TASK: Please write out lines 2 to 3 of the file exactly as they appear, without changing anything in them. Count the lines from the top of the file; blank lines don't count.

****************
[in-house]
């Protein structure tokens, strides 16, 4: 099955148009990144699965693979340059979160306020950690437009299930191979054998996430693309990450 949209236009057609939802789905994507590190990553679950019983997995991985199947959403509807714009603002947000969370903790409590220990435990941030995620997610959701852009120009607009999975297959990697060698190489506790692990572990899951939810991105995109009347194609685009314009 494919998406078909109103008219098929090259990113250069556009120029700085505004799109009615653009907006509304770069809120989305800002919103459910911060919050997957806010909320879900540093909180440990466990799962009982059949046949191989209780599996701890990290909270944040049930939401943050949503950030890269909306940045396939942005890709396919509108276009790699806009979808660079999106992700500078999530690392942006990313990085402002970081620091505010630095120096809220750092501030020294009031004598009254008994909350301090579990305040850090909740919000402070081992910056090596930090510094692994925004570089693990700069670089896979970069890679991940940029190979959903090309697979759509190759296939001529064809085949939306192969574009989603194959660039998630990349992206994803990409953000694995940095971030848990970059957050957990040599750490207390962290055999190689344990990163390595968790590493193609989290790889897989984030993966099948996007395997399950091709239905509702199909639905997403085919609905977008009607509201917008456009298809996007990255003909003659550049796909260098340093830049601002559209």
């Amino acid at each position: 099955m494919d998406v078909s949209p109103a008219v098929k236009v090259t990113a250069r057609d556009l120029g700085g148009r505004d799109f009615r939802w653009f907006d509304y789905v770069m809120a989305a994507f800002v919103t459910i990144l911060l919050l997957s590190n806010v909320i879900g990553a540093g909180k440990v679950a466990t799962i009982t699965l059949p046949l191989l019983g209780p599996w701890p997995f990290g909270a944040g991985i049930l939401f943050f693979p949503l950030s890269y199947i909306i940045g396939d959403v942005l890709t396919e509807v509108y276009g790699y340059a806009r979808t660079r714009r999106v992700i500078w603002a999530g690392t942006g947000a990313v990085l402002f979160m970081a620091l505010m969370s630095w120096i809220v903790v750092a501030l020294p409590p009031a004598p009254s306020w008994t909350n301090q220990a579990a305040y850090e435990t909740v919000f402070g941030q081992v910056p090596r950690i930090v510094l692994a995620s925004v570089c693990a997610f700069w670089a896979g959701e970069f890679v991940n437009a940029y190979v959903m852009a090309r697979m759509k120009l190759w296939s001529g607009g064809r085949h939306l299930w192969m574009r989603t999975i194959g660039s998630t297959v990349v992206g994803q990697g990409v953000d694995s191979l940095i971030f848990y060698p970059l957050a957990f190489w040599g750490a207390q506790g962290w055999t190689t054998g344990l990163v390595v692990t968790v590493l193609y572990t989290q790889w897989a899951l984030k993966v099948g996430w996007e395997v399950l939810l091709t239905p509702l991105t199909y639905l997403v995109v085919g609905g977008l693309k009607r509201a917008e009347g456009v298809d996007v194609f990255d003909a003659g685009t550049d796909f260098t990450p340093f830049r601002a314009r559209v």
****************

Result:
């Protein structure tokens, strides 16, 4: 099955148009990144699965693979340059979160306020950690437009299930191979054998996430693309990450 949209236009057609939802789905994507590190990553679950019983997995991985199947959403509807714009603002947000969370903790409590220990435990941030995620997610959701852009120009607009999975297959990697060698190489506790692990572990899951939810991105995109009347194609685009314009 494919998406078909109103008219098929090259990113250069556009120029700085505004799109009615653009907006509304770069809120989305800002919103459910911060919050997957806010909320879900540093909180440990466990799962009982059949046949191989209780599996701890990290909270944040049930939401943050949503950030890269909306940045396939942005890709396919509108276009790699806009979808660079999106992700500078999530690392942006990313990085402002970081620091505010630095120096809220750092501030020294009031004598009254008994909350301090579990305040850090909740919000402070081992910056090596930090510094692994925004570089693990700069670089896979970069890679991940940029190979959903090309697979759509190759296939001529064809085949939306192969574009989603194959660039998630990349992206994803990409953000694995940095971030848990970059957050957990040599750490207390962290055999190689344990990163390595968790590493193609989290790889897989984030993966099948996007395997399950091709239905509702199909639905997403085919609905977008009607509201917008456009298809996007990255003909003659550049796909260098340093830049601002559209």
């Amino acid at each position: 099955m494919d998406v078909s949209p109103a008219v098929k236009v090259t990113a250069r057609d556009l120029g700085g148009r505004d799109f009615r939802w653009f907006d509304y789905v770069m809120a989305a994507f800002v919103t459910i990144l911060l919050l997957s590190n806010v909320i879900g990553a540093g909180k440990v679950a466990t799962i009982t699965l059949p046949l191989l019983g209780p599996w701890p997995f990290g909270a944040g991985i049930l939401f943050f693979p949503l950030s890269y199947i909306i940045g396939d959403v942005l890709t396919e509807v509108y276009g790699y340059a806009r979808t660079r714009r999106v992700i500078w603002a999530g690392t942006g947000a990313v990085l402002f979160m970081a620091l505010m969370s630095w120096i809220v903790v750092a501030l020294p409590p009031a004598p009254s306020w008994t909350n301090q220990a579990a305040y850090e435990t909740v919000f402070g941030q081992v910056p090596r950690i930090v510094l692994a995620s925004v570089c693990a997610f700069w670089a896979g959701e970069f890679v991940n437009a940029y190979v959903m852009a090309r697979m759509k120009l190759w296939s001529g607009g064809r085949h939306l299930w192969m574009r989603t999975i194959g660039s998630t297959v990349v992206g994803q990697g990409v953000d694995s191979l940095i971030f848990y060698p970059l957050a957990f190489w040599g750490a207390q506790g962290w055999t190689t054998g344990l990163v390595v692990t968790v590493l193609y572990t989290q790889w897989a899951l984030k993966v099948g996430w996007e395997v399950l939810l091709t239905p509702l991105t199909y639905l997403v995109v085919g609905g977008l693309k009607r509201a917008e009347g456009v298809d996007v194609f990255d003909a003659g685009t550049d796909f260098t990450p340093f830049r601002a314009r559209v």